Even though herring aren’t native to pike waters, they still do the trick.
Make sure they’re hooked through the toughest section of their body because they can become soft the longer they sit in the water.
You want to make sure they don’t break apart and leave your hook as they’re sitting on the bottom.
During the open water pike season, lures are a blast to use. You can cover quite a bit of water, and the movement of the lures is exactly what pike wants.
However, ice fishing doesn’t allow you to get as much action out of your lures, but they can still do the trick. Lures can be a good choice if you aren’t a huge fan of live-bait fishing.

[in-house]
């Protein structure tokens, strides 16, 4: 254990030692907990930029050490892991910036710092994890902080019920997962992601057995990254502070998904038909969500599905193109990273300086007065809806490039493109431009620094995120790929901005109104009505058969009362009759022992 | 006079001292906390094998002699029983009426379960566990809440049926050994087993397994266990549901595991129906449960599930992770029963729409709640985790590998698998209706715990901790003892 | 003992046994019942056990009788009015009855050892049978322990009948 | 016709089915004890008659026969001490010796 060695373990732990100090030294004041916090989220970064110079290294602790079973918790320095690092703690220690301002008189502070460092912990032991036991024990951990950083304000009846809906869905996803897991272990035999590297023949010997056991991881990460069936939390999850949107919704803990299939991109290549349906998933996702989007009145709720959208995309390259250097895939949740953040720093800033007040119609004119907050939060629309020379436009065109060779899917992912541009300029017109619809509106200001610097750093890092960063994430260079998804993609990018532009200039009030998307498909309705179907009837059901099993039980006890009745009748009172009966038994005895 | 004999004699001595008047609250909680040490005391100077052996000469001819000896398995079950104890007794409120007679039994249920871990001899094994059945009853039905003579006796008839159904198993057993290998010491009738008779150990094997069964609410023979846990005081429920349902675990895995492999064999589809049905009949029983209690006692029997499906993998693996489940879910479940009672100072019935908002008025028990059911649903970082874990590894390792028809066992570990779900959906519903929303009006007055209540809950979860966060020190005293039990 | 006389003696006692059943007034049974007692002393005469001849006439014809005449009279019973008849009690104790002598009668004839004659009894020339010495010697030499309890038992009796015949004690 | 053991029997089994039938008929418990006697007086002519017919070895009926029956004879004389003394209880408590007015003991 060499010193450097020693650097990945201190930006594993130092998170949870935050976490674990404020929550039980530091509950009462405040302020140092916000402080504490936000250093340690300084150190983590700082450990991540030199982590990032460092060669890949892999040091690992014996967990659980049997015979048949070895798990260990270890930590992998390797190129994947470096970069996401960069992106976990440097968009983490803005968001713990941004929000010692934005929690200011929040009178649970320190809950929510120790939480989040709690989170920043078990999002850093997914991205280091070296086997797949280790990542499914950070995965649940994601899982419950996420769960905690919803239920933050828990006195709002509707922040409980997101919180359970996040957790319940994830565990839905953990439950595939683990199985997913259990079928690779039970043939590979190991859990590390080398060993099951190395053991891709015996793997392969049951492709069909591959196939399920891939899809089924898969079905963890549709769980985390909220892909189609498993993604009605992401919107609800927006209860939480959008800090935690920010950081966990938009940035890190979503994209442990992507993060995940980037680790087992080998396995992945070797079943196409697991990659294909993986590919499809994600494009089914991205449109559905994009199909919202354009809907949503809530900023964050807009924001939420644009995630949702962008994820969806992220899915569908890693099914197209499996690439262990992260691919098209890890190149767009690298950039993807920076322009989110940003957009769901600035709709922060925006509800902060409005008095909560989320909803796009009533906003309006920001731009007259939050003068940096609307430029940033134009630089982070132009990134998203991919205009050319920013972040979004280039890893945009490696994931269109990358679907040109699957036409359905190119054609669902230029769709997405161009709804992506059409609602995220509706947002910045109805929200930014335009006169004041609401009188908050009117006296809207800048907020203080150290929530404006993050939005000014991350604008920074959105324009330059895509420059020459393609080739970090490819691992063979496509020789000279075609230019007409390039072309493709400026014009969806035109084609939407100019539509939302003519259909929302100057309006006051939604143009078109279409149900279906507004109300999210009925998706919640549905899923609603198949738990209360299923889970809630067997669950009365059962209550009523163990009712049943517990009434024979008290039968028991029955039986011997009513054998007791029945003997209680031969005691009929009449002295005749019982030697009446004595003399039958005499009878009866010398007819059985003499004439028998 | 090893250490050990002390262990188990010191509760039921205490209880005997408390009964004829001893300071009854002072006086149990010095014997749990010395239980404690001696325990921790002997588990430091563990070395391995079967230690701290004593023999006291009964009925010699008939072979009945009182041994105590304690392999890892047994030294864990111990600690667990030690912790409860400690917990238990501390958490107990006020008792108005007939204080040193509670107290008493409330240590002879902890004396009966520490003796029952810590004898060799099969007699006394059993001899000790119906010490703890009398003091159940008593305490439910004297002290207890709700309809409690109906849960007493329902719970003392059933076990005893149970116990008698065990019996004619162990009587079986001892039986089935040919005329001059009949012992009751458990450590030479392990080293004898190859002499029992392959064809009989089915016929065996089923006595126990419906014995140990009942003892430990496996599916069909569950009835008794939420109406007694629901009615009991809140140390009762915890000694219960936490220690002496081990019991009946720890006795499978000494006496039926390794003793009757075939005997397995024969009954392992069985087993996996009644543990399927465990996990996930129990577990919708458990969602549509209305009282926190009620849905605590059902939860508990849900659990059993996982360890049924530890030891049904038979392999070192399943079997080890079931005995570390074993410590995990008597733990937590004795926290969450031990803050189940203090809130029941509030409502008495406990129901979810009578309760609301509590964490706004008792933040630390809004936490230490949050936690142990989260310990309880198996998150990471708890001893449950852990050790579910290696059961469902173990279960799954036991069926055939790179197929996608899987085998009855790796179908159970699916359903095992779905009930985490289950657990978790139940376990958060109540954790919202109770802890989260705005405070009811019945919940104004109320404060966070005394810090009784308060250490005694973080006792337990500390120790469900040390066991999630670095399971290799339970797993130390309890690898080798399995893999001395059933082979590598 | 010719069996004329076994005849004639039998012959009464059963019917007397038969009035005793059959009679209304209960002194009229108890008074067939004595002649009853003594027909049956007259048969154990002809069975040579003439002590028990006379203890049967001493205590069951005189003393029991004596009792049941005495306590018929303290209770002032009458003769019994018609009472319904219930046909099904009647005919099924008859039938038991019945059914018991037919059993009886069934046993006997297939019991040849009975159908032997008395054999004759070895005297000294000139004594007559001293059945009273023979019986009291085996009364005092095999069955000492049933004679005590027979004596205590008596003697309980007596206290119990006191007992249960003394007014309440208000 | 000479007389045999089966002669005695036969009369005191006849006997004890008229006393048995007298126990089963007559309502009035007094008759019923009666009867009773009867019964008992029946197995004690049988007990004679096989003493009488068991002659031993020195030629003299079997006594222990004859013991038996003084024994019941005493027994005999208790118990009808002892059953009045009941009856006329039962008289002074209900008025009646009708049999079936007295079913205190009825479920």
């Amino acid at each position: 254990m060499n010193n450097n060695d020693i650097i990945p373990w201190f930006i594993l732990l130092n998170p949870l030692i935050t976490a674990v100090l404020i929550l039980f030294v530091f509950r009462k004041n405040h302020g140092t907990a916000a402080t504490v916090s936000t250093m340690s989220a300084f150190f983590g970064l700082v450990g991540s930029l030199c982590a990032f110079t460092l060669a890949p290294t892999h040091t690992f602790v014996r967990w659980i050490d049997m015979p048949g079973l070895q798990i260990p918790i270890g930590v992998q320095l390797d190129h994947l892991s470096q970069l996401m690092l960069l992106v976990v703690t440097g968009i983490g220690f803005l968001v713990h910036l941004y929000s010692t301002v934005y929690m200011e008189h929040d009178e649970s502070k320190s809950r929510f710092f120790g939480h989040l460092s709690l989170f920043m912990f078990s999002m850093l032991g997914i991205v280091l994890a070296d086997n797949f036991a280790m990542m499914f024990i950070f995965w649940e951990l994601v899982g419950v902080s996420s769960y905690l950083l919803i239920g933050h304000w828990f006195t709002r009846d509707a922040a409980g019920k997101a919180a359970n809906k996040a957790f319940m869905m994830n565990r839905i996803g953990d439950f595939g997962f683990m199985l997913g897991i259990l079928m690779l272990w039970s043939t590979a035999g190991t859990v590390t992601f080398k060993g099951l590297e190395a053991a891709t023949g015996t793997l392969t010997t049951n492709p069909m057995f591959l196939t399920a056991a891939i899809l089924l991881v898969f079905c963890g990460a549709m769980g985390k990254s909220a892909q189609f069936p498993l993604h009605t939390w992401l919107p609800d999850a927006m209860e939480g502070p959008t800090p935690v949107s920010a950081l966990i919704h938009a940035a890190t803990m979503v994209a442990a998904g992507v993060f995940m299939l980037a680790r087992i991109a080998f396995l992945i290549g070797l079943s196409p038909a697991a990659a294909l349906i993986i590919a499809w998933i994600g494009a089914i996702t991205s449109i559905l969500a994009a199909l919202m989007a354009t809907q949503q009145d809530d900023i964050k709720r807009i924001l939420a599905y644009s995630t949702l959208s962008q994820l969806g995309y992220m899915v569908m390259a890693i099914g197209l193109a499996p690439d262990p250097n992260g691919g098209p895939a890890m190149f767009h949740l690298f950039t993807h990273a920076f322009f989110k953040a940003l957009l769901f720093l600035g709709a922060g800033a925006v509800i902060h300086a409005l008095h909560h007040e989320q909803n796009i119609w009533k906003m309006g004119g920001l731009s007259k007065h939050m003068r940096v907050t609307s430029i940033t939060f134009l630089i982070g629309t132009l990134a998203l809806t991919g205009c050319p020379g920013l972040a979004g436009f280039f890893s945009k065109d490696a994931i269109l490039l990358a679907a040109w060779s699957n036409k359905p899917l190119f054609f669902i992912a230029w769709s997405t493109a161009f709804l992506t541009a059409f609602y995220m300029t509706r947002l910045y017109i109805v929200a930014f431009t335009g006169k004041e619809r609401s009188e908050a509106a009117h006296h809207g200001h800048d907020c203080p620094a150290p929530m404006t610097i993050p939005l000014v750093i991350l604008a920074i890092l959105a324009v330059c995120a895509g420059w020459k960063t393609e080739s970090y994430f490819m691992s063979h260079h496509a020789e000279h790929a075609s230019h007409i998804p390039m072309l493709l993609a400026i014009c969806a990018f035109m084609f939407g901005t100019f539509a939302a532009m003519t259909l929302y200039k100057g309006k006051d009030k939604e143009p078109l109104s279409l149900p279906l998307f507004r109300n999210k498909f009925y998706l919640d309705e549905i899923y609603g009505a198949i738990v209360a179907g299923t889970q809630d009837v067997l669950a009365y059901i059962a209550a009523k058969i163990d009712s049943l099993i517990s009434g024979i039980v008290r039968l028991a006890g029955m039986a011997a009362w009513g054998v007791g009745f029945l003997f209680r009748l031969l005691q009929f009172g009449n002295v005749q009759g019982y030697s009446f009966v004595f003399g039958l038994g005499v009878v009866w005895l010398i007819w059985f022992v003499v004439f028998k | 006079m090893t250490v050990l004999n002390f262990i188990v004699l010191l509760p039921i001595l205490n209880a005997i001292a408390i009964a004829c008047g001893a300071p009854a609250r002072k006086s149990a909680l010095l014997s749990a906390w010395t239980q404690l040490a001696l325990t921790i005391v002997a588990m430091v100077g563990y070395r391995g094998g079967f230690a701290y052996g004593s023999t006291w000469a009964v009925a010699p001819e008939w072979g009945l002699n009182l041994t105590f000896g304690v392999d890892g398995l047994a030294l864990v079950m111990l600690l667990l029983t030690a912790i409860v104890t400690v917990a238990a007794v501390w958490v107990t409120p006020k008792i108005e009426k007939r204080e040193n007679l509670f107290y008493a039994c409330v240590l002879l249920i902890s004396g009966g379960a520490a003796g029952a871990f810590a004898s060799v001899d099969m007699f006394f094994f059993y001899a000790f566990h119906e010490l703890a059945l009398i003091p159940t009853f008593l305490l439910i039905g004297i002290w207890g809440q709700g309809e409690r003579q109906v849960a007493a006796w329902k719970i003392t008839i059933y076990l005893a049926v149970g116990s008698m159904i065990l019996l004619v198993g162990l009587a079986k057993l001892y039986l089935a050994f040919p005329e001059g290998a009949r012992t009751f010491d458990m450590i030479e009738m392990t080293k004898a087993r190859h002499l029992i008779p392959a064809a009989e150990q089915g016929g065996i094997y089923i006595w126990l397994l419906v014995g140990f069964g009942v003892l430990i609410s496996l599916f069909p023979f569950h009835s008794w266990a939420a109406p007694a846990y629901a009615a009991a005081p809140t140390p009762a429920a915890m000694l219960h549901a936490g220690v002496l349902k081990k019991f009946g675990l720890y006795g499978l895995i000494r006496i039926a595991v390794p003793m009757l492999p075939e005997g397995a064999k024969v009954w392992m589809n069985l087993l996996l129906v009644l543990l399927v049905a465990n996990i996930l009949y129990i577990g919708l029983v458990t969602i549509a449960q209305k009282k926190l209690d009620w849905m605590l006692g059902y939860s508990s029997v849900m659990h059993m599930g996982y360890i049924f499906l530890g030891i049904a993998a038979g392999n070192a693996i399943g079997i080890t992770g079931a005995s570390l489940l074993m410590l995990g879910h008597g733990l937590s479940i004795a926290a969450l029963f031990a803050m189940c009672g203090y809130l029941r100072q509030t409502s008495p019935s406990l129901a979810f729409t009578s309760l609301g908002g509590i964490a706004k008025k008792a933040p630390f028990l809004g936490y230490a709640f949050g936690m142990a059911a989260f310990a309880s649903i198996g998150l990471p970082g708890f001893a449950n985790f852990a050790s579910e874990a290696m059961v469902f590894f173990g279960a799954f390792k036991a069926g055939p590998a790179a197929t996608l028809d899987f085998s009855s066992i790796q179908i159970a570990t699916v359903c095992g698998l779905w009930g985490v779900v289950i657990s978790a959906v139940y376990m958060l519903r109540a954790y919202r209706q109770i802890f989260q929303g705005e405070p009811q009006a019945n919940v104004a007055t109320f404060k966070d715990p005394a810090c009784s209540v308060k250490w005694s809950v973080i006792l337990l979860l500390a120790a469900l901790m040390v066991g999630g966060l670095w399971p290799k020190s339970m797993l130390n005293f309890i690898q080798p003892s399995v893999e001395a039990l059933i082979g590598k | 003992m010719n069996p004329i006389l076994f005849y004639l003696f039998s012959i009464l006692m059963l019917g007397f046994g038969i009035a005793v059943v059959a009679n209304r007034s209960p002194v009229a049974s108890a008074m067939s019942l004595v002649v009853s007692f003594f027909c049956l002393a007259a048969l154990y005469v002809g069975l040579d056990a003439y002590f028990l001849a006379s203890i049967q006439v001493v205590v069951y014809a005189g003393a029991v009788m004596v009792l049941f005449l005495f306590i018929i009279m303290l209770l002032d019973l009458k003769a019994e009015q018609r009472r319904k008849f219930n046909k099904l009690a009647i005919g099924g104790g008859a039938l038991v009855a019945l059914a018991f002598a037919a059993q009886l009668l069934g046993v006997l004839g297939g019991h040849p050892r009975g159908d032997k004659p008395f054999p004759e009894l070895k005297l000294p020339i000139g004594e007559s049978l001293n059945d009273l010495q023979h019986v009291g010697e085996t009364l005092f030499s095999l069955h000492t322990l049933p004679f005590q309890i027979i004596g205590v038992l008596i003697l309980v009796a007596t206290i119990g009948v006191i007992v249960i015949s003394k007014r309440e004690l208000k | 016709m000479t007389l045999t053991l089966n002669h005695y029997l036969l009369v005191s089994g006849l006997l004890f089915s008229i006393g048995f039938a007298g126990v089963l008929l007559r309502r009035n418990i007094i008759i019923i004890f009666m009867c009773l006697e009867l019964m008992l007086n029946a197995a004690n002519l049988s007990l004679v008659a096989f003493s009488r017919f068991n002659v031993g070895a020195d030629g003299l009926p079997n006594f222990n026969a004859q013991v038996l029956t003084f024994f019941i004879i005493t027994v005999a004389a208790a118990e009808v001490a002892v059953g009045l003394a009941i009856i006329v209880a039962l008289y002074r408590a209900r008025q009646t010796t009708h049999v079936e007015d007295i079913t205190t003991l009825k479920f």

Many anglers would still recommend tipping your lure’s hooks with a minnow head or a small piece of meat to make the presentation even better.
While Jigging Rapalas are favorite baits in the bass fishing community, they tend to do some serious damage when fishing for pike through the ice.
These lures look like small minnows and baitfish, and the rattle adds a little bit more to the entire presentation. When fishing for pike, make sure the Rapala you use is around 3 or 4 inches long.
While 3 and 4 inches are on the larger end of Rapalas, they are nearly the perfect size to get pike interested. Let rattling baits fall to the bottom on their own.
After they hit bottom, jig them a few feet at a time. You want to make sure they are able to create the rattles and movements, so large retrieves and falls will better help you accomplish this.